Taking it to the Streets: The Fight to Save the “Obama Phone” Lifeline Program

Obama phone

Advocates for disadvantaged communities implored Governor Gavin Newsom to save a program designed to give access to subsidized telephone and internet to the needy.  

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The program, aptly called “Lifeline”, provides much-needed connections to the world for people who can’t afford more costly telephone and broadband service plans.  It is how hundreds of thousands of disadvantaged Californians stay in touch with relatives, make medical appointments, apply for jobs, and educate their children.  

The popular program was originally started under President Ronald Reagan, and then modernized and expanded under President Barack Obama.  But the California Public Utilities Commission, a panel of five bureaucrats, has announced plans to cut the program severely.  Under the CPUC’s plan, people enrolled in the Lifeline program would no longer be able to combine federal and state benefits, resulting in greatly reduced telephone minutes and broadband data.

Statistics show, people of color traditionally lag behind when it comes to accessing the internet – a phenomenon called the “digital divide.” Critics of the CPUC’s move are deeply concerned that this reduction in benefits will worsen the gap.  “The CPUC is treating people of color as second-class citizens, which will increase the digital divide,” said Reverend Kevin Carter, a social-justice activist and community leader with the Poor People’s Campaign.  “Simply put: this is not right.”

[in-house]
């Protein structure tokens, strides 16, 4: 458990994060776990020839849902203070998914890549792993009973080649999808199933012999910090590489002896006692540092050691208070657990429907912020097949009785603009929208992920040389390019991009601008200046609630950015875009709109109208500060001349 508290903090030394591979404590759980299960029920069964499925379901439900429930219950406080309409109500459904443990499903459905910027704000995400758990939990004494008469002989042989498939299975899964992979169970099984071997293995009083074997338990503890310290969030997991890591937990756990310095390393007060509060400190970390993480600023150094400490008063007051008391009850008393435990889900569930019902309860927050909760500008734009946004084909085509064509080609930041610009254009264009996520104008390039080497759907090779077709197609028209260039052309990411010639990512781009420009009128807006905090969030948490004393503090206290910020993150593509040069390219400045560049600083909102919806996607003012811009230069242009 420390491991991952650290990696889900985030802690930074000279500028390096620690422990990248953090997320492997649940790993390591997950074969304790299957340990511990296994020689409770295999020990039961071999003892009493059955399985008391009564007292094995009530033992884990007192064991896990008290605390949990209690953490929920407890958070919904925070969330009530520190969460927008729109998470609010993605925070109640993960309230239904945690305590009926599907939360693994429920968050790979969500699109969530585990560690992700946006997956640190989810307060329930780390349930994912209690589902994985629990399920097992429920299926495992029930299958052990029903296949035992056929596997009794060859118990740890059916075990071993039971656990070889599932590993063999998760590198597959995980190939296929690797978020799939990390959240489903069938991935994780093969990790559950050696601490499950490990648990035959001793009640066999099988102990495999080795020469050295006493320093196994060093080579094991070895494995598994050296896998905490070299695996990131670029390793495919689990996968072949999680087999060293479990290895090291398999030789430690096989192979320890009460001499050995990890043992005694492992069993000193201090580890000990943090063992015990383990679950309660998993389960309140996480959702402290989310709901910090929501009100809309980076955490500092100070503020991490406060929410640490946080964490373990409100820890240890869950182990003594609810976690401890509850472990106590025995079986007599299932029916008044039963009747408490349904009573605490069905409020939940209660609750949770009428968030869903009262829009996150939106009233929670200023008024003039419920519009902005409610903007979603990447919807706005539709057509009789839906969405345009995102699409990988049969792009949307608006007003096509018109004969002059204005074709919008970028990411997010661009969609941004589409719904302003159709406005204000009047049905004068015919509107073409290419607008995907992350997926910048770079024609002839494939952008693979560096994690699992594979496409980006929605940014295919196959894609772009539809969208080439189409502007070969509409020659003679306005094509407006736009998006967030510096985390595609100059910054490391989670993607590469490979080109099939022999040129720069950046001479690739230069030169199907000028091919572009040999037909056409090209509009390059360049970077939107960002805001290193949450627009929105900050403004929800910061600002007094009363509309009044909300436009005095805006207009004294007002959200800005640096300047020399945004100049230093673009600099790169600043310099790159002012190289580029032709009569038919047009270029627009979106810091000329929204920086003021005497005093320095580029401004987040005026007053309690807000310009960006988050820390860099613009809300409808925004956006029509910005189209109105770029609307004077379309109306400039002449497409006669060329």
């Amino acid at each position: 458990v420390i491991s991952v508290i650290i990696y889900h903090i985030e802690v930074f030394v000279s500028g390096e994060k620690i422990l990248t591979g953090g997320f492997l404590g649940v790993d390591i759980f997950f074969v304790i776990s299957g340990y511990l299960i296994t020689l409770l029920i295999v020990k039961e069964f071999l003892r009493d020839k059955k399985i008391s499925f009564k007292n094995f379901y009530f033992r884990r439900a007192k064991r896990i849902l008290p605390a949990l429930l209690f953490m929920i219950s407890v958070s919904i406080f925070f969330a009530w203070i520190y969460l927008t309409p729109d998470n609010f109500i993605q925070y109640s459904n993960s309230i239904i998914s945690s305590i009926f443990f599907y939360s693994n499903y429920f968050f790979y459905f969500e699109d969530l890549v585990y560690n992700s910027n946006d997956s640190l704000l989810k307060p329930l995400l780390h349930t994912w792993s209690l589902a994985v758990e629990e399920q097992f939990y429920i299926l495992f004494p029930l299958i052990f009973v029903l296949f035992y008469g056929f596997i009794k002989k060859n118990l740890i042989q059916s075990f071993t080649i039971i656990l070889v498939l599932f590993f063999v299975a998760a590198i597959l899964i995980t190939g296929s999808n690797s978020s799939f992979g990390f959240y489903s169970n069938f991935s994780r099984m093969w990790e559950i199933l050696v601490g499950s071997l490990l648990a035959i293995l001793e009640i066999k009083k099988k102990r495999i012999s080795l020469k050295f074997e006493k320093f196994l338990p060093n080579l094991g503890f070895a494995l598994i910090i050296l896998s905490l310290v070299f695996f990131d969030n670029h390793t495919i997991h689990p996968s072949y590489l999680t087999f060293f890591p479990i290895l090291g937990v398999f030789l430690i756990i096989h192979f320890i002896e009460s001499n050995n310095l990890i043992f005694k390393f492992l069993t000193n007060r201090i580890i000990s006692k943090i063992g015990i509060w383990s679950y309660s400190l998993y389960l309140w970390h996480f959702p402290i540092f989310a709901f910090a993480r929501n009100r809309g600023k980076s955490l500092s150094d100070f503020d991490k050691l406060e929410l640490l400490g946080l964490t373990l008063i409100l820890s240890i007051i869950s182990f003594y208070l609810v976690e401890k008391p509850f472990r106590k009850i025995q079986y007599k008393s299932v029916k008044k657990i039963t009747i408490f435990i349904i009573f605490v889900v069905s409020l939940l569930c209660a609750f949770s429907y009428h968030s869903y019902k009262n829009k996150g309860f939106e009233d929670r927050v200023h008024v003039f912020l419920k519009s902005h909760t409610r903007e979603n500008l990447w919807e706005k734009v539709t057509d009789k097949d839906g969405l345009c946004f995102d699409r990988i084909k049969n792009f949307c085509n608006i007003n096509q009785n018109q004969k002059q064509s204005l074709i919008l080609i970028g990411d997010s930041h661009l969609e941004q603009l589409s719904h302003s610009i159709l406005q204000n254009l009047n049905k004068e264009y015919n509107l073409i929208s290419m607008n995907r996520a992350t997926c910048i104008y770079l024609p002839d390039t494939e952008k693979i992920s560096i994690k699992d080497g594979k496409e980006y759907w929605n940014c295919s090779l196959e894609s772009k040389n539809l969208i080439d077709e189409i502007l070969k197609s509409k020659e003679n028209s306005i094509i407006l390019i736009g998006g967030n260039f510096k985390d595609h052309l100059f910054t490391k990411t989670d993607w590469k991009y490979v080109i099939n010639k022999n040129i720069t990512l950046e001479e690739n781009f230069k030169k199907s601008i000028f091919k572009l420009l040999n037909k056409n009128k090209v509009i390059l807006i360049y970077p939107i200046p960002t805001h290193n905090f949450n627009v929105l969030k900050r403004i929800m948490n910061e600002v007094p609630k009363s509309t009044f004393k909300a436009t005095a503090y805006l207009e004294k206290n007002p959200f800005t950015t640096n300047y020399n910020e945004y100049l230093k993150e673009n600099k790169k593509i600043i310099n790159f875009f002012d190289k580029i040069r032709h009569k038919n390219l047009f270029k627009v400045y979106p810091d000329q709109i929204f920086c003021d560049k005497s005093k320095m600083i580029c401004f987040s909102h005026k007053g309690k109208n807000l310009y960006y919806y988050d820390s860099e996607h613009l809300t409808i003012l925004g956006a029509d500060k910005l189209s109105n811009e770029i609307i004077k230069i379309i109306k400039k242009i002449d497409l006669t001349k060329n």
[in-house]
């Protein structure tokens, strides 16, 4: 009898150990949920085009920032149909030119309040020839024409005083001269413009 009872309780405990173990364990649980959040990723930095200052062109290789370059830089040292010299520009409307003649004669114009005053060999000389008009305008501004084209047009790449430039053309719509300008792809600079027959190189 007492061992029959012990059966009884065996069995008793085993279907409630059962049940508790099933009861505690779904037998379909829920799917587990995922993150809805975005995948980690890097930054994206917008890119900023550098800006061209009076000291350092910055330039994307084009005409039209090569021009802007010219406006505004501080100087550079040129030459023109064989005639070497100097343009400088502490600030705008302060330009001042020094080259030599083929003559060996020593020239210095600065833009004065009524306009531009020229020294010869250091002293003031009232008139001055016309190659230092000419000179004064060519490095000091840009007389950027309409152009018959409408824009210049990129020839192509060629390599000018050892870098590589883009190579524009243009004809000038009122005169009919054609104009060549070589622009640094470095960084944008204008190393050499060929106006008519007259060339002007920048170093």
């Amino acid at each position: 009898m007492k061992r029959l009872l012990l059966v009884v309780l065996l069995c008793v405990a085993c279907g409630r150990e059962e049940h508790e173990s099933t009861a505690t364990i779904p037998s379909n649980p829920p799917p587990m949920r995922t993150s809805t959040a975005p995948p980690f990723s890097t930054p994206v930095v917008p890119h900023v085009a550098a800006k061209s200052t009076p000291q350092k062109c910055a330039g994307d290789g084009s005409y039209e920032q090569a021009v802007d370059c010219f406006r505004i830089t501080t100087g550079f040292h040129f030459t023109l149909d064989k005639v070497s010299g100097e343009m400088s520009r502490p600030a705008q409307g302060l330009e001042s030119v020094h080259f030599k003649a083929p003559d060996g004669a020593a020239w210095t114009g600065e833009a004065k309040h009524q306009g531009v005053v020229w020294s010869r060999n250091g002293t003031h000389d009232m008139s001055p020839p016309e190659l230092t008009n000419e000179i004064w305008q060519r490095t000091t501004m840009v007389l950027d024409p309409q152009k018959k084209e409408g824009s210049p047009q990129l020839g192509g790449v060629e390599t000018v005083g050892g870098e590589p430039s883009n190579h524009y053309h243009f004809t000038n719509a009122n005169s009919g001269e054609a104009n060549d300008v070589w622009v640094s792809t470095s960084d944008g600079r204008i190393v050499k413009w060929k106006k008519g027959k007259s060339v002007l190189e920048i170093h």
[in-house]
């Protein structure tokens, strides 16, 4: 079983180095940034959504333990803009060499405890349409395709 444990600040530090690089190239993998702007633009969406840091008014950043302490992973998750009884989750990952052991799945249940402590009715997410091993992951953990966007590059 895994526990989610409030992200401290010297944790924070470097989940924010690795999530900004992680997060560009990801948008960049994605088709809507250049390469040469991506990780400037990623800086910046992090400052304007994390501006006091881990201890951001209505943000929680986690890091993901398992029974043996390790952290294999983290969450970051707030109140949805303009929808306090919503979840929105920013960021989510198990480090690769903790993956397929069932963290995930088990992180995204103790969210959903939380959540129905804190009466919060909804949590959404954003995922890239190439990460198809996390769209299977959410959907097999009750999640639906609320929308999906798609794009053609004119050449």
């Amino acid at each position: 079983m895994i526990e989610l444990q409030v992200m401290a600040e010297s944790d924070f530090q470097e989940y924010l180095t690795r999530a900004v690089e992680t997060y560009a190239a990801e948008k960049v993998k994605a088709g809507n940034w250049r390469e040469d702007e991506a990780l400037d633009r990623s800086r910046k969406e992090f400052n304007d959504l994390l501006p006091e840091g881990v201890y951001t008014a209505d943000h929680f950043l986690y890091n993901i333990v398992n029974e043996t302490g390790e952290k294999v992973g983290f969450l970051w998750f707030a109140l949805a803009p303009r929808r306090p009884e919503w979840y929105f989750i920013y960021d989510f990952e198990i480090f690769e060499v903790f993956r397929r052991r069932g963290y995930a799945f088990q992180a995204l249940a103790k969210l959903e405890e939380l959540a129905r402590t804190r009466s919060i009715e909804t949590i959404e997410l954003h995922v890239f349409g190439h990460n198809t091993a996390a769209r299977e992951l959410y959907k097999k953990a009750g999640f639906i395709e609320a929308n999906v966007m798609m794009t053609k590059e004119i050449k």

The proposal to reduce benefits appears to come from CPUC Commissioner Genevieve Shiroma, a former executive at the Sacramento Municipal Utilities District, or SMUD.  Shiroma, 67, is the CPUC Commissioner in charge of telephony.  “I won’t say Shiroma is out of touch, but this proposal does seem a little punitive,” said Leroy Candler, President of Fresno Branch of NAACP, outside a recent protest.

Activists around the state have been steadily protesting since the reductions were announced.  Major protests occurred in Sacramento (despite 110-degree heat), in Clovis (where the CPUC met recently) and in downtown Los Angeles, where last week a group of over fifty protesters marched and chanted, expressing their displeasure with the cuts.  

“Everyone from disadvantaged BIPOC communities to Ukrainian refugees use this critical program to connect to our increasingly digital world.  We implore Governor Newsom and the CPUC to halt any reduction of benefits,” said Tecoy Porter, a pastor, and member of the National Action Network, another one of those protesting.

Governor Newsom appoints the CPUC Commissioners.  He has previously stood up for “broadband for all,” but has not yet taken a public position on this issue.

The CPUC will be meeting again October 6, to decide the fate of the program.  At last check of the docket, hundreds of Californians had added a public comment in support of poor people’s access to broadband.

To add public comment visit: 


Click on ”Add Comment” upper left-hand corner

Author: Olivia Williams

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